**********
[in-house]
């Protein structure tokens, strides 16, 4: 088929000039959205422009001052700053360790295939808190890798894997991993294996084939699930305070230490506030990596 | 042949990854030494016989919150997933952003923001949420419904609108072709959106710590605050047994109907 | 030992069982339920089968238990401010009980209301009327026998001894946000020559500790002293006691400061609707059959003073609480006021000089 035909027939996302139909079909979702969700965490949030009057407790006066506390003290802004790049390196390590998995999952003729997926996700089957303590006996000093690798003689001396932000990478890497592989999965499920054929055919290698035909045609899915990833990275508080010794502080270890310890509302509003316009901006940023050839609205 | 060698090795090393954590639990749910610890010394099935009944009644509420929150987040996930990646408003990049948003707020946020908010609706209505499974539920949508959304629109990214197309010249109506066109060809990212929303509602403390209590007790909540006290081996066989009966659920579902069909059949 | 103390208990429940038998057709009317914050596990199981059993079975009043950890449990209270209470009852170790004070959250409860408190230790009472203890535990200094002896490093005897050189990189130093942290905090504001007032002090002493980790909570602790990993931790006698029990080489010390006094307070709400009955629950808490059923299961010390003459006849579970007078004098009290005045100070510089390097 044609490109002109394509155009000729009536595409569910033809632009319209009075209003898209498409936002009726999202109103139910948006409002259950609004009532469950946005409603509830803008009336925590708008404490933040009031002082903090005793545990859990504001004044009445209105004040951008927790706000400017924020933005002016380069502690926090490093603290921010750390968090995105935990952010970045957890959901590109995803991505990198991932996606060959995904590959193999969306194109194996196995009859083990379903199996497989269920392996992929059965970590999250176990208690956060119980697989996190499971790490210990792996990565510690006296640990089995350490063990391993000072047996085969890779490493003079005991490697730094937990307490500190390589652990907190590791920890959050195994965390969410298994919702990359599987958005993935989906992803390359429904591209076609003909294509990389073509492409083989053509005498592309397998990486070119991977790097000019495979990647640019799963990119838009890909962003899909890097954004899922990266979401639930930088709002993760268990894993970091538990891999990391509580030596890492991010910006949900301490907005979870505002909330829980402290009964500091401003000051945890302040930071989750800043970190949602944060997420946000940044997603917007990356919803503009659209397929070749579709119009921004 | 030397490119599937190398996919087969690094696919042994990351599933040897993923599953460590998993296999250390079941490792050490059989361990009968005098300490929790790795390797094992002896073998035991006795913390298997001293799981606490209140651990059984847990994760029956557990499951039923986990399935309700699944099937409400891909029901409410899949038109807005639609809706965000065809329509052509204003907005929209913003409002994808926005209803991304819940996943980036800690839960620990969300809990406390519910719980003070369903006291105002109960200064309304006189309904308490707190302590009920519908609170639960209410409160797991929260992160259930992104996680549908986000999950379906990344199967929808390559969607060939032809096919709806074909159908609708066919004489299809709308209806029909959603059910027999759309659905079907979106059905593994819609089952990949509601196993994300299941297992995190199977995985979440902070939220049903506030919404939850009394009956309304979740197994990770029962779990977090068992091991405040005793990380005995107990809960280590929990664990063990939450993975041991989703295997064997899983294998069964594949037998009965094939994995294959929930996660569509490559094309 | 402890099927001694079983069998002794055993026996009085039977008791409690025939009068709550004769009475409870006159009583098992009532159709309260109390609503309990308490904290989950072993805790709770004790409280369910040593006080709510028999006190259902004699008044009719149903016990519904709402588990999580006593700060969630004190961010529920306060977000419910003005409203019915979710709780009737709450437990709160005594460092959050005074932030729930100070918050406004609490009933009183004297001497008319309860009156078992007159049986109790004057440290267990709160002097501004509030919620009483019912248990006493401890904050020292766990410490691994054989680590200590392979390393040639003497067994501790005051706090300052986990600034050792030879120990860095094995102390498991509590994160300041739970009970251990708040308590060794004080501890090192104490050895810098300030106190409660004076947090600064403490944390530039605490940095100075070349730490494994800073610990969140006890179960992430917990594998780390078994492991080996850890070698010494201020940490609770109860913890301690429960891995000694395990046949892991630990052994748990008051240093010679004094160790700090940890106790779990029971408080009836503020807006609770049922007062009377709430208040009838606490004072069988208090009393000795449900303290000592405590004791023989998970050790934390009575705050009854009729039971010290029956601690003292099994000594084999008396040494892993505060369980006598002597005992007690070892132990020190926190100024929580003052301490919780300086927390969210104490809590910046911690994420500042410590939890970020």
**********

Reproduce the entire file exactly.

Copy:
[in-house]
């Protein structure tokens, strides 16, 4: 088929000039959205422009001052700053360790295939808190890798894997991993294996084939699930305070230490506030990596 | 042949990854030494016989919150997933952003923001949420419904609108072709959106710590605050047994109907 | 030992069982339920089968238990401010009980209301009327026998001894946000020559500790002293006691400061609707059959003073609480006021000089 035909027939996302139909079909979702969700965490949030009057407790006066506390003290802004790049390196390590998995999952003729997926996700089957303590006996000093690798003689001396932000990478890497592989999965499920054929055919290698035909045609899915990833990275508080010794502080270890310890509302509003316009901006940023050839609205 | 060698090795090393954590639990749910610890010394099935009944009644509420929150987040996930990646408003990049948003707020946020908010609706209505499974539920949508959304629109990214197309010249109506066109060809990212929303509602403390209590007790909540006290081996066989009966659920579902069909059949 | 103390208990429940038998057709009317914050596990199981059993079975009043950890449990209270209470009852170790004070959250409860408190230790009472203890535990200094002896490093005897050189990189130093942290905090504001007032002090002493980790909570602790990993931790006698029990080489010390006094307070709400009955629950808490059923299961010390003459006849579970007078004098009290005045100070510089390097 044609490109002109394509155009000729009536595409569910033809632009319209009075209003898209498409936002009726999202109103139910948006409002259950609004009532469950946005409603509830803008009336925590708008404490933040009031002082903090005793545990859990504001004044009445209105004040951008927790706000400017924020933005002016380069502690926090490093603290921010750390968090995105935990952010970045957890959901590109995803991505990198991932996606060959995904590959193999969306194109194996196995009859083990379903199996497989269920392996992929059965970590999250176990208690956060119980697989996190499971790490210990792996990565510690006296640990089995350490063990391993000072047996085969890779490493003079005991490697730094937990307490500190390589652990907190590791920890959050195994965390969410298994919702990359599987958005993935989906992803390359429904591209076609003909294509990389073509492409083989053509005498592309397998990486070119991977790097000019495979990647640019799963990119838009890909962003899909890097954004899922990266979401639930930088709002993760268990894993970091538990891999990391509580030596890492991010910006949900301490907005979870505002909330829980402290009964500091401003000051945890302040930071989750800043970190949602944060997420946000940044997603917007990356919803503009659209397929070749579709119009921004 | 030397490119599937190398996919087969690094696919042994990351599933040897993923599953460590998993296999250390079941490792050490059989361990009968005098300490929790790795390797094992002896073998035991006795913390298997001293799981606490209140651990059984847990994760029956557990499951039923986990399935309700699944099937409400891909029901409410899949038109807005639609809706965000065809329509052509204003907005929209913003409002994808926005209803991304819940996943980036800690839960620990969300809990406390519910719980003070369903006291105002109960200064309304006189309904308490707190302590009920519908609170639960209410409160797991929260992160259930992104996680549908986000999950379906990344199967929808390559969607060939032809096919709806074909159908609708066919004489299809709308209806029909959603059910027999759309659905079907979106059905593994819609089952990949509601196993994300299941297992995190199977995985979440902070939220049903506030919404939850009394009956309304979740197994990770029962779990977090068992091991405040005793990380005995107990809960280590929990664990063990939450993975041991989703295997064997899983294998069964594949037998009965094939994995294959929930996660569509490559094309 | 402890099927001694079983069998002794055993026996009085039977008791409690025939009068709550004769009475409870006159009583098992009532159709309260109390609503309990308490904290989950072993805790709770004790409280369910040593006080709510028999006190259902004699008044009719149903016990519904709402588990999580006593700060969630004190961010529920306060977000419910003005409203019915979710709780009737709450437990709160005594460092959050005074932030729930100070918050406004609490009933009183004297001497008319309860009156078992007159049986109790004057440290267990709160002097501004509030919620009483019912248990006493401890904050020292766990410490691994054989680590200590392979390393040639003497067994501790005051706090300052986990600034050792030879120990860095094995102390498991509590994160300041739970009970251990708040308590060794004080501890090192104490050895810098300030106190409660004076947090600064403490944390530039605490940095100075070349730490494994800073610990969140006890179960992430917990594998780390078994492991080996850890070698010494201020940490609770109860913890301690429960891995000694395990046949892991630990052994748990008051240093010679004094160790700090940890106790779990029971408080009836503020807006609770049922007062009377709430208040009838606490004072069988208090009393000795449900303290000592405590004791023989998970050790934390009575705050009854009729039971010290029956601690003292099994000594084999008396040494892993505060369980006598002597005992007690070892132990020190926190100024929580003052301490919780300086927390969210104490809590910046911690994420500042410590939890970020």